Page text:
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Din Tai Fung Dumpling House (Arcadia CA)
||1108 S. Baldwin Avenue,|
Arcadia, CA 91007
Reviewed by: Jacqueline M. Newman
Spring Volume: 2007 Issue: 14(1) page: 36 and 37
This dumling House is an outpost of its namesake in Taipei. You may recall, in Volume 13(4) on page 13 of this magazine, we loved the original in Taipei. There, all the foods served were fine, the week-end waits humongous and less acceptable. Waiting here can mimic Taipei, but many of the California kitchen offerings do not.
We are disappointed even with the show of making dumplings before being seated. After we order ours, not all of them impress even though this eatery, called Best of Los Angeles 2006, is a US Top 100 Chinese Restaurant in 2005. On our 2006 visit, we see slippage. We expect crowds and noise, and are greeted with both. We do not expect to find the Vegetable and Pork Dumplings virtually free of meat, and others similarly missing their protein.
The Juicy Pork/Crab Dumplings, however, do not disappoint. They are close to top of the line even with their limited amount of juiciness. The Rice & Pork Shaomai are an absolute disappointment. Their almost no meat matches their almost no taste.
With tables too close, people virtually touching their neighbors, we have a tough time getting in and out of ours. This is a true hassle. The noise level is high and conversation here is tough. Back to the food, several other dumplings are too chewy. What is great is that the dumpling menu can be had in Chinese, English, or in Japanese. Most customers on our visit are Japanese and yuppie. This dumpling house offers all a large number of vegetarian items separated from the others in a column of their own. We are told afterwards, by a Chinese food freak, that they and others now wander elsewhere because this outpost is too commercial, into quantity, and is not quality of the past.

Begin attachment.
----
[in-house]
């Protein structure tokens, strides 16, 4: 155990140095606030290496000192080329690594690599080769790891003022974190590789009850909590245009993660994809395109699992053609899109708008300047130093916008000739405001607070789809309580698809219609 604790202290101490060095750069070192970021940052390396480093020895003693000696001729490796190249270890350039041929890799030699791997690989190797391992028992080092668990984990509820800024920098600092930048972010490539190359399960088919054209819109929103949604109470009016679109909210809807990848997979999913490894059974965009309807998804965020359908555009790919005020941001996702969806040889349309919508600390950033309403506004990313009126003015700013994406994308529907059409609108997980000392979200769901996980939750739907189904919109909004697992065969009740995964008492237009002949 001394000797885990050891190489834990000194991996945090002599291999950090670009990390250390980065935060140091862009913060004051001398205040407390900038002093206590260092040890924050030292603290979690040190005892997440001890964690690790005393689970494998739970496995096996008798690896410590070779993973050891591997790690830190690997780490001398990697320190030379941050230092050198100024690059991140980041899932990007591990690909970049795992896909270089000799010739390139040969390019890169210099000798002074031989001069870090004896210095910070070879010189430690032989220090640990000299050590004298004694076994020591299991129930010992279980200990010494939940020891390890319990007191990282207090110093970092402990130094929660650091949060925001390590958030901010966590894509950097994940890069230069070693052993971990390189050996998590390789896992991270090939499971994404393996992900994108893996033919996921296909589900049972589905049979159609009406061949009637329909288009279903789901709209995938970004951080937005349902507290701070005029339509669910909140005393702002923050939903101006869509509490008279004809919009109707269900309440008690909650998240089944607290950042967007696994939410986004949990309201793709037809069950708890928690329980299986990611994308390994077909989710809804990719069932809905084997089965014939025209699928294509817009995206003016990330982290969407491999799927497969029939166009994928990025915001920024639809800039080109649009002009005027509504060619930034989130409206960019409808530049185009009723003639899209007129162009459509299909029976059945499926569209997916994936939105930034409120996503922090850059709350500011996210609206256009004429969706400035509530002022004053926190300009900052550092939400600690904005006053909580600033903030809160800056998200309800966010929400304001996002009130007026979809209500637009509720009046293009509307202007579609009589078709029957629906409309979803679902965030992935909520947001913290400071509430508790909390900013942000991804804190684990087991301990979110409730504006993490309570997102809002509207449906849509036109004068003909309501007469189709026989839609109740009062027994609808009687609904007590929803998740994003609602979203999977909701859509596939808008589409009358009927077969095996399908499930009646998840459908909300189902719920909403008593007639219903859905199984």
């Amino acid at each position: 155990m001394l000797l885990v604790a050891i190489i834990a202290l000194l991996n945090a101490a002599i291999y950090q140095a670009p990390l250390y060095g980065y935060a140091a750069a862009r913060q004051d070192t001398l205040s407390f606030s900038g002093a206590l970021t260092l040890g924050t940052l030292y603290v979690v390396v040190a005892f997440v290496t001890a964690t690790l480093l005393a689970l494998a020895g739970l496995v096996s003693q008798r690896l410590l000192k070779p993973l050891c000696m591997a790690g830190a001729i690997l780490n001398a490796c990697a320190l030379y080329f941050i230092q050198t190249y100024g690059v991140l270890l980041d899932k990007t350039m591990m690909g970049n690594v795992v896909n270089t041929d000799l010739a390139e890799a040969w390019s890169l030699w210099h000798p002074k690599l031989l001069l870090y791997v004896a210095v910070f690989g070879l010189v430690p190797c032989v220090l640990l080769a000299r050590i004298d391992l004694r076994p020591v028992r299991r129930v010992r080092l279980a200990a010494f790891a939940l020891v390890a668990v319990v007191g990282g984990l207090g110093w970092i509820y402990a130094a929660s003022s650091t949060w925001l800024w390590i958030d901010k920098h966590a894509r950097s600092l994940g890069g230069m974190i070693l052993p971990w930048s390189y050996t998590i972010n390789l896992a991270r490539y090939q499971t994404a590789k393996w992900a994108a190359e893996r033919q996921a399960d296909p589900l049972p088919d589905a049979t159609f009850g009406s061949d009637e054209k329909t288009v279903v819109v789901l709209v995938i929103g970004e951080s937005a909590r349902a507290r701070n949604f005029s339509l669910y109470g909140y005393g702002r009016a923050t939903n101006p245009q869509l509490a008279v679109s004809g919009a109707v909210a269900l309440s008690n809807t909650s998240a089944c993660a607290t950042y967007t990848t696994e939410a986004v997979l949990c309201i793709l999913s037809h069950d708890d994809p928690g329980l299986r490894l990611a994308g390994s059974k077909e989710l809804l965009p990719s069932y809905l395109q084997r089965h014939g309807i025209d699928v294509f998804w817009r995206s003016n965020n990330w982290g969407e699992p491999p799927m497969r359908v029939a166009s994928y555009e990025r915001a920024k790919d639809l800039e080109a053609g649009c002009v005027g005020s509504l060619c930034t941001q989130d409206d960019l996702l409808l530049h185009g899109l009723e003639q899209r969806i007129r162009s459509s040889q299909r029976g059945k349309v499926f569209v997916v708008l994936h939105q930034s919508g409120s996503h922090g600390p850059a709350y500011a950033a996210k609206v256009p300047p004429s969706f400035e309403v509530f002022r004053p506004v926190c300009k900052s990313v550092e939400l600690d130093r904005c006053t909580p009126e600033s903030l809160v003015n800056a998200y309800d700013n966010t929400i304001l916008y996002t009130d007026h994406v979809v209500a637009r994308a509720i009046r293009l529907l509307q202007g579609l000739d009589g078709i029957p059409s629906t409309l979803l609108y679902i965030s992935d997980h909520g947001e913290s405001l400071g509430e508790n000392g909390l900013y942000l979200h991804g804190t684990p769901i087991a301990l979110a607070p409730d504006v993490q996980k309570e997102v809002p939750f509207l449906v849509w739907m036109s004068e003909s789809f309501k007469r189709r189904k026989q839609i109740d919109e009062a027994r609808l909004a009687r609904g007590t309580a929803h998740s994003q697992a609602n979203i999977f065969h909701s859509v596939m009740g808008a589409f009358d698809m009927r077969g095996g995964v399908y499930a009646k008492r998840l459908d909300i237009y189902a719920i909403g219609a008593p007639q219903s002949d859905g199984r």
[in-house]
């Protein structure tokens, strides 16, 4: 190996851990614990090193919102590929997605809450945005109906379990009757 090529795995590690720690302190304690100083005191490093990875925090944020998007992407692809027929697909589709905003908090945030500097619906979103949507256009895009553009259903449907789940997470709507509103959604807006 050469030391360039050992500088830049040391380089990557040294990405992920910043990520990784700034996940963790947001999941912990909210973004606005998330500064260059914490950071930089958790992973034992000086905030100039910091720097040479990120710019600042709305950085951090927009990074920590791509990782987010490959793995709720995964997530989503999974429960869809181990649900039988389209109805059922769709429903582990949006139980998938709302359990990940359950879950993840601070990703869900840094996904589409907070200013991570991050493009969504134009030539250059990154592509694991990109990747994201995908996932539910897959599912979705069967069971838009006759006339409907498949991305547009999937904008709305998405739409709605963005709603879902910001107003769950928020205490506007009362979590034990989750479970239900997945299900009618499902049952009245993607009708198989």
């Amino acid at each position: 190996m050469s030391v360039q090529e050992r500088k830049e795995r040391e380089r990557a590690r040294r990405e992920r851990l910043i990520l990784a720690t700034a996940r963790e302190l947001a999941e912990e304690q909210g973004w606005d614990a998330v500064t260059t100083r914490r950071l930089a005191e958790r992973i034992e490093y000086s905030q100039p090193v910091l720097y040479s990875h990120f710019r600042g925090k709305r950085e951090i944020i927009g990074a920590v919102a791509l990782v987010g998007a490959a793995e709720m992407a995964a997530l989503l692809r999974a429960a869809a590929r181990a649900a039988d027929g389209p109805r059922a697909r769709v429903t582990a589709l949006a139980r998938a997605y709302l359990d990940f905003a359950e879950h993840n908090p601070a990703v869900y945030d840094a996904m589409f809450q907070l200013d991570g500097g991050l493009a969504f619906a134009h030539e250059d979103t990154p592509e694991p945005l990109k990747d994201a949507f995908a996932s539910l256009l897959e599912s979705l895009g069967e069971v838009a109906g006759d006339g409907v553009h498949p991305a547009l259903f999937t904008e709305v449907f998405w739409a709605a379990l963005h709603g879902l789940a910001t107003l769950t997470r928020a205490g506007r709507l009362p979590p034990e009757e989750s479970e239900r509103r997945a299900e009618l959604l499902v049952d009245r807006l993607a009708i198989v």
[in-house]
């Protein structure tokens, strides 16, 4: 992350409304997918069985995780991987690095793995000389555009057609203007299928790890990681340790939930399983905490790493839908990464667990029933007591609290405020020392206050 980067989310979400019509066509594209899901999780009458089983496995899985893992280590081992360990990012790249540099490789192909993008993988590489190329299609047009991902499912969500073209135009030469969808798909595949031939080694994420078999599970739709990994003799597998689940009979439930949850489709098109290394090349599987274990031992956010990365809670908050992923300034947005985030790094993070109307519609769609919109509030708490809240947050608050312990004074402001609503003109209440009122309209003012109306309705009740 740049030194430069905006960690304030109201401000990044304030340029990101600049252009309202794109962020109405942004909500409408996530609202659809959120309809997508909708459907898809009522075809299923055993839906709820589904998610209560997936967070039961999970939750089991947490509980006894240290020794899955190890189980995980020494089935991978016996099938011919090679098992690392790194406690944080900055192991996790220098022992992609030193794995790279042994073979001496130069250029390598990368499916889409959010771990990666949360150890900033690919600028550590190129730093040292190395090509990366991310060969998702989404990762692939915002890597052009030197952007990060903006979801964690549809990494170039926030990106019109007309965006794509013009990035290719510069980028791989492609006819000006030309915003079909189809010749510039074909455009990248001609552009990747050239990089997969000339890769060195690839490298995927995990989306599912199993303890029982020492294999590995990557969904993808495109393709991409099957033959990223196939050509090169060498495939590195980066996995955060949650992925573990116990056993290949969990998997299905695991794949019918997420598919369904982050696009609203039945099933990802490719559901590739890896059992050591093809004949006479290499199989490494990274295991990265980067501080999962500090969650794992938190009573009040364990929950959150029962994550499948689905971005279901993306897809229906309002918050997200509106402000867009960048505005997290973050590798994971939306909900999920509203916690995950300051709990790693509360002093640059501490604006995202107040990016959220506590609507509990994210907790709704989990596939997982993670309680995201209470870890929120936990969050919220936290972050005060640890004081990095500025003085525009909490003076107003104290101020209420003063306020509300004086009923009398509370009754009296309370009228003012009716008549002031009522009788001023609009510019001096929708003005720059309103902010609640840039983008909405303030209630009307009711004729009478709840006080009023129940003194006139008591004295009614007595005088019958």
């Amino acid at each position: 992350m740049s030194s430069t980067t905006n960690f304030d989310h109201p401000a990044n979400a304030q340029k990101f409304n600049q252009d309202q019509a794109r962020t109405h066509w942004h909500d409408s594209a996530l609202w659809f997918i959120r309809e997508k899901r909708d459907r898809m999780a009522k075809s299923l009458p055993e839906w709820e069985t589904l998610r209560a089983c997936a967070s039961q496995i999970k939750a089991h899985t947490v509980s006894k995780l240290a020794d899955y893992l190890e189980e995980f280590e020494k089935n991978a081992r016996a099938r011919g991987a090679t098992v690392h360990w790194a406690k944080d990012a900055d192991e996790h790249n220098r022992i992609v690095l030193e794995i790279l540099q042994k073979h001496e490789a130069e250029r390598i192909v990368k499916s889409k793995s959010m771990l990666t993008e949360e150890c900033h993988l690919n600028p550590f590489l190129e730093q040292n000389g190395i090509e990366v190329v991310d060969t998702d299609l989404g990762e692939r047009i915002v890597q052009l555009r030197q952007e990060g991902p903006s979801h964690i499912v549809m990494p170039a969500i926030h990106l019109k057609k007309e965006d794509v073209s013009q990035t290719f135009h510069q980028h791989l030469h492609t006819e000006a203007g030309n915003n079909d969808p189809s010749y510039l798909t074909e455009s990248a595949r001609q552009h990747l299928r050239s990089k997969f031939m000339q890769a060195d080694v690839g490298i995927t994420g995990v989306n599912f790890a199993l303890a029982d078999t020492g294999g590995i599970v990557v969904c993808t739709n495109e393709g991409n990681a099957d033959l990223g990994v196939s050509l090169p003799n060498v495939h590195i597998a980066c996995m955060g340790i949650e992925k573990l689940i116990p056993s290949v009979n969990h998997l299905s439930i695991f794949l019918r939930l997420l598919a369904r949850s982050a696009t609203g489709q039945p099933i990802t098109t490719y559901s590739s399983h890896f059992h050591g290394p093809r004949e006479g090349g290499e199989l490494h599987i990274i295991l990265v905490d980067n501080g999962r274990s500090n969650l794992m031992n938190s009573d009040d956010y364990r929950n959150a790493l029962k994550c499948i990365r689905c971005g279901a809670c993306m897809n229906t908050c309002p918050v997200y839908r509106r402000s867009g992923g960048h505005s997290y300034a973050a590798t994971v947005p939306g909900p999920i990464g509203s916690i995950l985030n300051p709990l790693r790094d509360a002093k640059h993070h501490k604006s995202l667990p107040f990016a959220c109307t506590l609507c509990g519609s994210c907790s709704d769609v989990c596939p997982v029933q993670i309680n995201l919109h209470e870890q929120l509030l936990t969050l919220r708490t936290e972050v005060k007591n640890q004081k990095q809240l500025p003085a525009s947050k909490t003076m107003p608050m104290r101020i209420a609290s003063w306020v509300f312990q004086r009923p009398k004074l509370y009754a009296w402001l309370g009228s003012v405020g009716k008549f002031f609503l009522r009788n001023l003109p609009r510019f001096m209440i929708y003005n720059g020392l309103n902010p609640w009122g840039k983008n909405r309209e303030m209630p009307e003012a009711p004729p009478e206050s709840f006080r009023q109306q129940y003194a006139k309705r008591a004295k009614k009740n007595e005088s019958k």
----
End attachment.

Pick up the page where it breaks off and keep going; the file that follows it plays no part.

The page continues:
Some customers who experience poor service may be put off by their tipping guide. It suggests 15/20/25 (percent). Other may bristle and wander elsewhere because the dim sum they request by checking off items on the menu gets dropped off at the table, the server rushing off elsewhere. This makes service mediocre. None of the young servers seem available when something is needed or wanted. One couple at a nearby table do seek attention when their chopstick hits the floor. No one comes by to provide another even though teir hands wave for attention.
We pay and leave after eating but a few items and go on to another recommended dining emporium. Unfortunately, we do not get to try that place, the Dumpling 10053, because it is closed one day a week, the one day we set aside to try it. Another recommended eatery, Green City Chinese Restaurant on the second story of the San Gabriel Square, is loaded with workers, not diners. The owner is supervising painters, carpenters, and others, his kitchen is also closed. He says he will re-open soon and continue to specialize in Eastern foods from Ningpo and Jiangzhe. We do eat in several other places, and as the expression goes, stay tuned. More on Los Angeles environ eateries in the next issue of this magazine.